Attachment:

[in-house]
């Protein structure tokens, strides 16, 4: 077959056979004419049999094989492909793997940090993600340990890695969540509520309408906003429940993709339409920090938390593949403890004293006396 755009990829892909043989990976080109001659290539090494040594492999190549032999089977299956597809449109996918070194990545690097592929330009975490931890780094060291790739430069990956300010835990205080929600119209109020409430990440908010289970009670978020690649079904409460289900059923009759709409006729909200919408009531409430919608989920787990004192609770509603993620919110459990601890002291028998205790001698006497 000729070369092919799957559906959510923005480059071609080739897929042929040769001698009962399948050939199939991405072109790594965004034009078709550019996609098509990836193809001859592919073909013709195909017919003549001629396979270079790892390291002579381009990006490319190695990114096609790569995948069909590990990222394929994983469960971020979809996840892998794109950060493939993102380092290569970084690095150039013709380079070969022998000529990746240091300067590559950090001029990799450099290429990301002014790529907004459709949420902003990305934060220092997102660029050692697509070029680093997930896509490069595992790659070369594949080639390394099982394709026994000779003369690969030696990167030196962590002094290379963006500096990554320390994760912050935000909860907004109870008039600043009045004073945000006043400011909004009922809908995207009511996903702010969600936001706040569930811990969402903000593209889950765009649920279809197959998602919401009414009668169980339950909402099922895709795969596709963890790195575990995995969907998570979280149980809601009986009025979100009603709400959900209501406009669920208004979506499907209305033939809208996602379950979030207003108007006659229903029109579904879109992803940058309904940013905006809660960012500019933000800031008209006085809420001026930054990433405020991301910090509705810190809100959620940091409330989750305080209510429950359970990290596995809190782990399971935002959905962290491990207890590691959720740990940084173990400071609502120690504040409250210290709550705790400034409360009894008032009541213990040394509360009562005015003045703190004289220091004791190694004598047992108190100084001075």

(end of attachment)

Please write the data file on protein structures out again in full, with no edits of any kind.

[in-house]
């Protein structure tokens, strides 16, 4: 077959056979004419049999094989492909793997940090993600340990890695969540509520309408906003429940993709339409920090938390593949403890004293006396 755009990829892909043989990976080109001659290539090494040594492999190549032999089977299956597809449109996918070194990545690097592929330009975490931890780094060291790739430069990956300010835990205080929600119209109020409430990440908010289970009670978020690649079904409460289900059923009759709409006729909200919408009531409430919608989920787990004192609770509603993620919110459990601890002291028998205790001698006497 000729070369092919799957559906959510923005480059071609080739897929042929040769001698009962399948050939199939991405072109790594965004034009078709550019996609098509990836193809001859592919073909013709195909017919003549001629396979270079790892390291002579381009990006490319190695990114096609790569995948069909590990990222394929994983469960971020979809996840892998794109950060493939993102380092290569970084690095150039013709380079070969022998000529990746240091300067590559950090001029990799450099290429990301002014790529907004459709949420902003990305934060220092997102660029050692697509070029680093997930896509490069595992790659070369594949080639390394099982394709026994000779003369690969030696990167030196962590002094290379963006500096990554320390994760912050935000909860907004109870008039600043009045004073945000006043400011909004009922809908995207009511996903702010969600936001706040569930811990969402903000593209889950765009649920279809197959998602919401009414009668169980339950909402099922895709795969596709963890790195575990995995969907998570979280149980809601009986009025979100009603709400959900209501406009669920208004979506499907209305033939809208996602379950979030207003108007006659229903029109579904879109992803940058309904940013905006809660960012500019933000800031008209006085809420001026930054990433405020991301910090509705810190809100959620940091409330989750305080209510429950359970990290596995809190782990399971935002959905962290491990207890590691959720740990940084173990400071609502120690504040409250210290709550705790400034409360009894008032009541213990040394509360009562005015003045703190004289220091004791190694004598047992108190100084001075």